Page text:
Friday, July 24, 2009

"Dr. Strangelove or: How I Learned to Stop Worrying and Love the Bomb" (1964) - Movie Review

“Dr. Strangelove or: How I Learned to Stop Worrying and Love the Bomb” is the second film I watched of Stanley Kubrick. It is a satire marginalizing the possibility of this reality. Still Kubrick does not attenuate the possibility. The fear of who strikes whom first and the long threatened suspicion between two powerful countries in that cold war is a violence mentality at its best. Neither of the party never willed to settle and always wondering whether any soft reaction is a sneaky stab in the back. But that is on the surface of this film. The deeper issues are the ramped up characterization and a cartoon mannerisms in its actors makes it a strange ride if not completely enjoyable.

Peter Sellers in three roles which I could not figure till I read it in wiki tells the variety and the talent he brought in to this film. He plays a calm but awkwardly diplomatic President of the US Merkin Muffley, a feared and trapped Group Captain Lionel Mandrake and the titular character unable to control his right arm to hail the fuhrer. The film has three major settings. One is in the army base camp where the eccentric General Ripper (Sterling Hayden) has given orders to drop nuclear bombs on the Russia to the thirty odd planes circling over the country, the second is the war room where the President with his generals, General Buck Turgidson (George C. Scott) amongst the notable to tackle this colossal mistake and the third is the sincere and patriotic soldiers in one of the war planes giving everything they have to complete their mission. In these three circumstances, Kubrick gives a humour dry yet razor sharp, ridiculous but pondering and sometimes laughing not alone at the nonsensical situations of the characters but the possibility of these trivial day to day activities of these leaders.

The photography is immaculate. It provides the wideness of the air these planes are flying through while geographically giving a sense of the calamity they can induce. It then in the war room scenes slants on the corner of the table when Turgidson speaks and backs out to give the big round table of the discussion. And when President Muffley talks with the Russian Premier Dmitri Kissoff as the others listen through the phone throws the roof of the laughing nerve. Dmitri is little bit drunk says the Ambassador (Peter Bull) but with Muffley’s discussion over the phone, Dmitri seems to be a kid on sugar high.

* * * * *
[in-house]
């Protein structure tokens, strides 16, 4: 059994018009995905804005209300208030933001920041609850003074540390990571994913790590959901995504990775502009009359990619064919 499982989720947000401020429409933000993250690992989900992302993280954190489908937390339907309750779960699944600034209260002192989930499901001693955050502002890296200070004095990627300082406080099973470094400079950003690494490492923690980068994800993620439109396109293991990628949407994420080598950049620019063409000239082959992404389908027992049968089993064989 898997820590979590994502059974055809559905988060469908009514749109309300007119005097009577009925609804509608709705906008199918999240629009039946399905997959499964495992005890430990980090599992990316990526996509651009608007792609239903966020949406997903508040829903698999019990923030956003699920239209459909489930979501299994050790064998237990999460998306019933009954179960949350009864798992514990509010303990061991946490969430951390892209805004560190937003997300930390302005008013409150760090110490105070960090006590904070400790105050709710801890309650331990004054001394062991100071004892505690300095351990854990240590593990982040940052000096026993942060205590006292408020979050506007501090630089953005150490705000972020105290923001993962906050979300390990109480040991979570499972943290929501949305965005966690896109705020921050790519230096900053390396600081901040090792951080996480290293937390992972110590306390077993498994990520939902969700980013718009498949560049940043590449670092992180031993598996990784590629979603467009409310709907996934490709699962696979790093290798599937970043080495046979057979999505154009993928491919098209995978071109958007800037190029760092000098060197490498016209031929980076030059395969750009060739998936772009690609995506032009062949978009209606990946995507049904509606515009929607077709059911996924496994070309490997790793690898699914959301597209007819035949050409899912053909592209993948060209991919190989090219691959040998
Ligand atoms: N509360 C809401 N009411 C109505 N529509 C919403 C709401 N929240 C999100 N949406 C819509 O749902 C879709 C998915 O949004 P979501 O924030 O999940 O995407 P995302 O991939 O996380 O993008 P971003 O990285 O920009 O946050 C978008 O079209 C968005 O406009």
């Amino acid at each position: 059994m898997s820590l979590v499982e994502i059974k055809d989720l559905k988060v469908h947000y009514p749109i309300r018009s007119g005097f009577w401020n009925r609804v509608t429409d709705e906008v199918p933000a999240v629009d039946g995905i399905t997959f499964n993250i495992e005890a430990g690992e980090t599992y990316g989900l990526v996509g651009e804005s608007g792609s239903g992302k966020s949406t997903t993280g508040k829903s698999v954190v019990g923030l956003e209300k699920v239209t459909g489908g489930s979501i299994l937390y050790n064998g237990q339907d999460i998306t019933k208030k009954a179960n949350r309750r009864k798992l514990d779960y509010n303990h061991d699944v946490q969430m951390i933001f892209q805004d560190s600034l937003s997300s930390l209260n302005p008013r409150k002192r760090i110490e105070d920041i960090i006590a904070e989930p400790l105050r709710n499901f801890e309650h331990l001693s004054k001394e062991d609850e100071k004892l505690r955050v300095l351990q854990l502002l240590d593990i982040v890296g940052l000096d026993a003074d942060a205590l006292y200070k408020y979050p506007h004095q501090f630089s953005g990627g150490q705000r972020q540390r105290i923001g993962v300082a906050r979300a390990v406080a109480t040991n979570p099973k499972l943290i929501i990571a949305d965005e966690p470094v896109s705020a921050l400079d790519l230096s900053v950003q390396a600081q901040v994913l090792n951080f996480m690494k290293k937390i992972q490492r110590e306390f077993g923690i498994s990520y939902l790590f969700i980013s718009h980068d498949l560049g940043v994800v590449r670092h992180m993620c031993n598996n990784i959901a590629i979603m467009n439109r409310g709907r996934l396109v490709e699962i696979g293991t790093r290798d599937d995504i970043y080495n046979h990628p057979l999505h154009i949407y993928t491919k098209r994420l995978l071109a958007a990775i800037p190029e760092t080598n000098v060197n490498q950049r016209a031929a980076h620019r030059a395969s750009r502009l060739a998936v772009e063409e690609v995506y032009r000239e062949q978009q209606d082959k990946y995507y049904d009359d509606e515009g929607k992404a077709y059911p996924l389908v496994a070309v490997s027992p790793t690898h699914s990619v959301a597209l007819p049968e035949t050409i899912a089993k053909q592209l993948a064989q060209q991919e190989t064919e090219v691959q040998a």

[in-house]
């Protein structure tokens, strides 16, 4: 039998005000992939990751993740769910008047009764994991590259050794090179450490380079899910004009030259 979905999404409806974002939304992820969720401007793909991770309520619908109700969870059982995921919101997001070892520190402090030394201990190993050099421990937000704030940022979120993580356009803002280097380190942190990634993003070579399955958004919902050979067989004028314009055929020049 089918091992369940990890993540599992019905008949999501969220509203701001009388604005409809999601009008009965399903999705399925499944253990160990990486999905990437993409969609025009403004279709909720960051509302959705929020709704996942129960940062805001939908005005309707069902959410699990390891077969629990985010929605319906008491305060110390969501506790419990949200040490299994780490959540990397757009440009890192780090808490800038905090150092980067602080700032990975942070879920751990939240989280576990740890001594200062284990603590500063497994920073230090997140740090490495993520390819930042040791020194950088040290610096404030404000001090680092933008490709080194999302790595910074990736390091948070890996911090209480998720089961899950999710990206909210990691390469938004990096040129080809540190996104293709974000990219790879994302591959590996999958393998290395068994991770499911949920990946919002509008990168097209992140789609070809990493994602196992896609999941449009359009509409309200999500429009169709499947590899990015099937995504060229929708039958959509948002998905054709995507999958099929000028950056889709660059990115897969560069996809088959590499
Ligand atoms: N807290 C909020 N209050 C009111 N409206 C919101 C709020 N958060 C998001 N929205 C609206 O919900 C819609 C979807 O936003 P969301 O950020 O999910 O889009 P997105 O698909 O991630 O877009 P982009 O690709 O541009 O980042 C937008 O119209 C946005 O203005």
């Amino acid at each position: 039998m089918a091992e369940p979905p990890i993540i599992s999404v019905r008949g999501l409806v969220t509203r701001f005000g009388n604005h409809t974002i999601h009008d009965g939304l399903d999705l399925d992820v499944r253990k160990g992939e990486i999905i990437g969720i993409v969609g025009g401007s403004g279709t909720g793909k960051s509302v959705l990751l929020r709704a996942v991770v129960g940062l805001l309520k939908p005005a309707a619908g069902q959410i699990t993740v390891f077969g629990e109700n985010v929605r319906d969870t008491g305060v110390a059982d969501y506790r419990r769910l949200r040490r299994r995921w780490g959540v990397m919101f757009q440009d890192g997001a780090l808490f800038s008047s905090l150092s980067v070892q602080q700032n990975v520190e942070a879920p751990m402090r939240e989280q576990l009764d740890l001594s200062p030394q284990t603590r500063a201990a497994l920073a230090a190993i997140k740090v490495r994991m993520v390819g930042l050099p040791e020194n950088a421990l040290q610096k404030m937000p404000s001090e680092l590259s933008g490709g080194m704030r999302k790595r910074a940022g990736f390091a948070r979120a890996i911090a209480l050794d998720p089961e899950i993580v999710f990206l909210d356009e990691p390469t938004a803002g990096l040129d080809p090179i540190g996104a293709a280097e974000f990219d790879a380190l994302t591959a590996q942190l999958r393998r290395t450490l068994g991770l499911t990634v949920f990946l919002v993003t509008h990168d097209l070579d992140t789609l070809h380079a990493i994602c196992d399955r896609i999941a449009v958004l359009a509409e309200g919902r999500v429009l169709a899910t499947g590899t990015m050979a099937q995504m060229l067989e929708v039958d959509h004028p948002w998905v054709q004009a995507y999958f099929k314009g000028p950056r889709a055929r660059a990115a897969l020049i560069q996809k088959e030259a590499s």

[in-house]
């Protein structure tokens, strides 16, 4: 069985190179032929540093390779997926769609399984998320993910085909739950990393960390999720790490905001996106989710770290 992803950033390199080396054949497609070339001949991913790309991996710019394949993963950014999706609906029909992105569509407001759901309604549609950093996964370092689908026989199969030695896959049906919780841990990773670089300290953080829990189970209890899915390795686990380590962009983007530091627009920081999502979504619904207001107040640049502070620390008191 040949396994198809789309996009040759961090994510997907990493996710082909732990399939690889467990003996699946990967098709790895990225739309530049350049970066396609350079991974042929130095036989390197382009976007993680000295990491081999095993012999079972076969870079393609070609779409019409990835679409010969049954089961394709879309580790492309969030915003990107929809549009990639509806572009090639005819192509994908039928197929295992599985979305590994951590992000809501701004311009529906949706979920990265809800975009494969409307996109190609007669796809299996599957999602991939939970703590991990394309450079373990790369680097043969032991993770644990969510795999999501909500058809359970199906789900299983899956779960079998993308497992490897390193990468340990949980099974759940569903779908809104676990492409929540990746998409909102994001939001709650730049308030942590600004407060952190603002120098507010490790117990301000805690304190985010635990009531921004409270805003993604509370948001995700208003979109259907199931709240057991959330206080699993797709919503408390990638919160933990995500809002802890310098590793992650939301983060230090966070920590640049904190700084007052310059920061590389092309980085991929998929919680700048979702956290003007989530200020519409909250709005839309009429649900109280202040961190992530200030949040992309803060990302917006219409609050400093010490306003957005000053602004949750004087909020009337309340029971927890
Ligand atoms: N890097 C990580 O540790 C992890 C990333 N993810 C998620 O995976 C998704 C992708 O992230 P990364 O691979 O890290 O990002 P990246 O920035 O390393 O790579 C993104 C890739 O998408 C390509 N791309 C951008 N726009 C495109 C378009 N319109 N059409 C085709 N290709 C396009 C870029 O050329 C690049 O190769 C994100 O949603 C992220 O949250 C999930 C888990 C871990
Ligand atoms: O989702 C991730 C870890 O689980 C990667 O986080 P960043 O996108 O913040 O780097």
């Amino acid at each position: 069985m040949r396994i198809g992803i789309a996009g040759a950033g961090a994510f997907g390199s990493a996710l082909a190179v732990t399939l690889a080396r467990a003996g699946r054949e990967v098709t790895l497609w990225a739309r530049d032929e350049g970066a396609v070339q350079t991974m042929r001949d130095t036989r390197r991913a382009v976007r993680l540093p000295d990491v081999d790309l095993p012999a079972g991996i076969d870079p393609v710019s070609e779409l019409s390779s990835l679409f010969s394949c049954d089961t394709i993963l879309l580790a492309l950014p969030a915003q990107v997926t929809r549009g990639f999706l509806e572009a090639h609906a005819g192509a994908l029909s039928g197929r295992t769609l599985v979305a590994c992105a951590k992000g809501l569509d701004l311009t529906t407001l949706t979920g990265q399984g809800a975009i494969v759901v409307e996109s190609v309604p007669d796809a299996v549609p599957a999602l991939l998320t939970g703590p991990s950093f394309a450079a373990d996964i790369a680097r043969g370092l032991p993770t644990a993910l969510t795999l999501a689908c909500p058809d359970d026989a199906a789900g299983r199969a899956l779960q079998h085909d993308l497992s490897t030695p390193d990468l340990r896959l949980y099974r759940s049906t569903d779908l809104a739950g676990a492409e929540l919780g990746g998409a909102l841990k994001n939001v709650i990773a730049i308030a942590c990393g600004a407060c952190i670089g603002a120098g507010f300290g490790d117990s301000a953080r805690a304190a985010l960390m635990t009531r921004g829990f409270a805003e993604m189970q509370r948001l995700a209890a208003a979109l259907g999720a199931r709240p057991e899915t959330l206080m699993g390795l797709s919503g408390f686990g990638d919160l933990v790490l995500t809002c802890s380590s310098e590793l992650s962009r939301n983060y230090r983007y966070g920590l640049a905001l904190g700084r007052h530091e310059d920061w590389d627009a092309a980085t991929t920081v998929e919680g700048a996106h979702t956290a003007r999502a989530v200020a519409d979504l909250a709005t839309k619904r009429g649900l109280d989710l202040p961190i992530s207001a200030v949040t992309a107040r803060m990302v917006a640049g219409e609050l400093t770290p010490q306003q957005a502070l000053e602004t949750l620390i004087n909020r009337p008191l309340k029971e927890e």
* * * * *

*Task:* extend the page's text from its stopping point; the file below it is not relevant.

It is a sensation like no other watching Kubrick’s style of film making. It is perfect in the picture it gives but odd in its character. Then again it is real in the situation. This is the same kind of reaction I got watching “A Clockwork Orange” which has immense violence, sex and a wicked outlook. Yet there is a numbing agent in the emotional frontier it provides to its audience. It makes us a culprit without our awareness. Hence as the audience I was entertained but not necessarily moved. I could see the audacity in the material and the perfection in its execution but felt empty.

It is a comedy like none at all. It is a satire like none at all. The air force personnel in the flight are proud people giving everything they have been asked to. To them they are doing the best damn job they were trained for. The Texas pilot (Slim Pickens) is especially committed, heroic and sticks with his men. If the other circumstances are removed from the picture, their segment will be a thrilling ride in their heroism with a tragedy. But Kubrick makes us realize how much of the moving coins they become in the big picture than the actuality of the m being the mercenaries. The cash out here is the patriotism of feeling spectacular.

George C. Scott’s ultra right wing warmonger presentation of Turgidson would look over the top but there are people reeking with the pride of being the soldier of the country. They are clouded by their staunching values that the actual effects are secondary and execution becomes primary, however idiotic and lethal that would be. He constantly bullies and sheds slurs over the Russian Ambassador. But when they were able to successfully bring back the situation to normal in war room, he changes a tone after calling Russians as peons, saying “And that’s not meant as an insult, Mr. Ambassador” which is a change in the momentum of his thinking. He has denied to know them but when he begins to acclimate with one, he is apologizing to himself on that means. With that line, Kubrick gives the animated character a weird sense of humanism.

My high praise for the film does not mean I liked it. There are films which I could see people loving and admiring when I could not. Such a feat is when a director accomplishes more than a passionate director. Film making and the art of movies is about entertainment and thought provoking. But if someone could succeed in making a film wherein despite one’s dislike towards it can understand its greatness, then it is success of different level.


Howard Roark said...

And this one does not get listed under the "Movie Classics" category?!? I thought this movie deserved that :-)


Ashok said...

Well, "Movie Classics" is something I made as a representation of the "great" films I personally loved. While I adored this film's style and content, it just did not get that edge over to be something I loved. Hence the reason Nagesh :-).